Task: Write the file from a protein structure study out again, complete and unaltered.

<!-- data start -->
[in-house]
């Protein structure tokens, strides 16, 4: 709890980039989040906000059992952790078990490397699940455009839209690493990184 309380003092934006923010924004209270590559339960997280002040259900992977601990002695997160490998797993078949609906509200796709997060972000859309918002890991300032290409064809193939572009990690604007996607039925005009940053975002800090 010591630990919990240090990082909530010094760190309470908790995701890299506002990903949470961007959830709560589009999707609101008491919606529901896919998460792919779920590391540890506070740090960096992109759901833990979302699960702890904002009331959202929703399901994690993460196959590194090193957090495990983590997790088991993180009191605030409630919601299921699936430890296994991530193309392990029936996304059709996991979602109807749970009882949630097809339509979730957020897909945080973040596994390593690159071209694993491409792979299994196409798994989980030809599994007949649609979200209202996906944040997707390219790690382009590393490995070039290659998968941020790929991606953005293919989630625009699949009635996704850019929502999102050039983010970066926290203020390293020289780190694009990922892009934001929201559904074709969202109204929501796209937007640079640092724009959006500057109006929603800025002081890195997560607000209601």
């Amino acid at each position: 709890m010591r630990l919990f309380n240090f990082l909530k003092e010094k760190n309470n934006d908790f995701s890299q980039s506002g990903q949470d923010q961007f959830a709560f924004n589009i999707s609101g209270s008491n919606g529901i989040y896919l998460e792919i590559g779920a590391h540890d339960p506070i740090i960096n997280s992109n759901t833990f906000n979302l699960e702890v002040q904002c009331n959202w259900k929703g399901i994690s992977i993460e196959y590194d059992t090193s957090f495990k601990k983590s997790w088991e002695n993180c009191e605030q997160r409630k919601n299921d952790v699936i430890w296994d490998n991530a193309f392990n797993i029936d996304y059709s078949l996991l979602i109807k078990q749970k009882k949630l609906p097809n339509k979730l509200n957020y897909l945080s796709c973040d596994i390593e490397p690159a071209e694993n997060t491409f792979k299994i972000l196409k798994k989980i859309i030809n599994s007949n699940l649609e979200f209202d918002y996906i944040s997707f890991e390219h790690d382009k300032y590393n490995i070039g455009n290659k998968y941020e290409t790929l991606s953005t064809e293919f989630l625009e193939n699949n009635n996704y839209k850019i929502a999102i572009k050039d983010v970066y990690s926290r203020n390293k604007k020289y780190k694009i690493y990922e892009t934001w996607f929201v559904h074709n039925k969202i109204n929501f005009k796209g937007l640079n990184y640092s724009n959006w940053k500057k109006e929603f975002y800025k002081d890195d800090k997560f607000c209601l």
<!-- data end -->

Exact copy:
[in-house]
């Protein structure tokens, strides 16, 4: 709890980039989040906000059992952790078990490397699940455009839209690493990184 309380003092934006923010924004209270590559339960997280002040259900992977601990002695997160490998797993078949609906509200796709997060972000859309918002890991300032290409064809193939572009990690604007996607039925005009940053975002800090 010591630990919990240090990082909530010094760190309470908790995701890299506002990903949470961007959830709560589009999707609101008491919606529901896919998460792919779920590391540890506070740090960096992109759901833990979302699960702890904002009331959202929703399901994690993460196959590194090193957090495990983590997790088991993180009191605030409630919601299921699936430890296994991530193309392990029936996304059709996991979602109807749970009882949630097809339509979730957020897909945080973040596994390593690159071209694993491409792979299994196409798994989980030809599994007949649609979200209202996906944040997707390219790690382009590393490995070039290659998968941020790929991606953005293919989630625009699949009635996704850019929502999102050039983010970066926290203020390293020289780190694009990922892009934001929201559904074709969202109204929501796209937007640079640092724009959006500057109006929603800025002081890195997560607000209601």
């Amino acid at each position: 709890m010591r630990l919990f309380n240090f990082l909530k003092e010094k760190n309470n934006d908790f995701s890299q980039s506002g990903q949470d923010q961007f959830a709560f924004n589009i999707s609101g209270s008491n919606g529901i989040y896919l998460e792919i590559g779920a590391h540890d339960p506070i740090i960096n997280s992109n759901t833990f906000n979302l699960e702890v002040q904002c009331n959202w259900k929703g399901i994690s992977i993460e196959y590194d059992t090193s957090f495990k601990k983590s997790w088991e002695n993180c009191e605030q997160r409630k919601n299921d952790v699936i430890w296994d490998n991530a193309f392990n797993i029936d996304y059709s078949l996991l979602i109807k078990q749970k009882k949630l609906p097809n339509k979730l509200n957020y897909l945080s796709c973040d596994i390593e490397p690159a071209e694993n997060t491409f792979k299994i972000l196409k798994k989980i859309i030809n599994s007949n699940l649609e979200f209202d918002y996906i944040s997707f890991e390219h790690d382009k300032y590393n490995i070039g455009n290659k998968y941020e290409t790929l991606s953005t064809e293919f989630l625009e193939n699949n009635n996704y839209k850019i929502a999102i572009k050039d983010v970066y990690s926290r203020n390293k604007k020289y780190k694009i690493y990922e892009t934001w996607f929201v559904h074709n039925k969202i109204n929501f005009k796209g937007l640079n990184y640092s724009n959006w940053k500057k109006e929603f975002y800025k002081d890195d800090k997560f607000c209601l």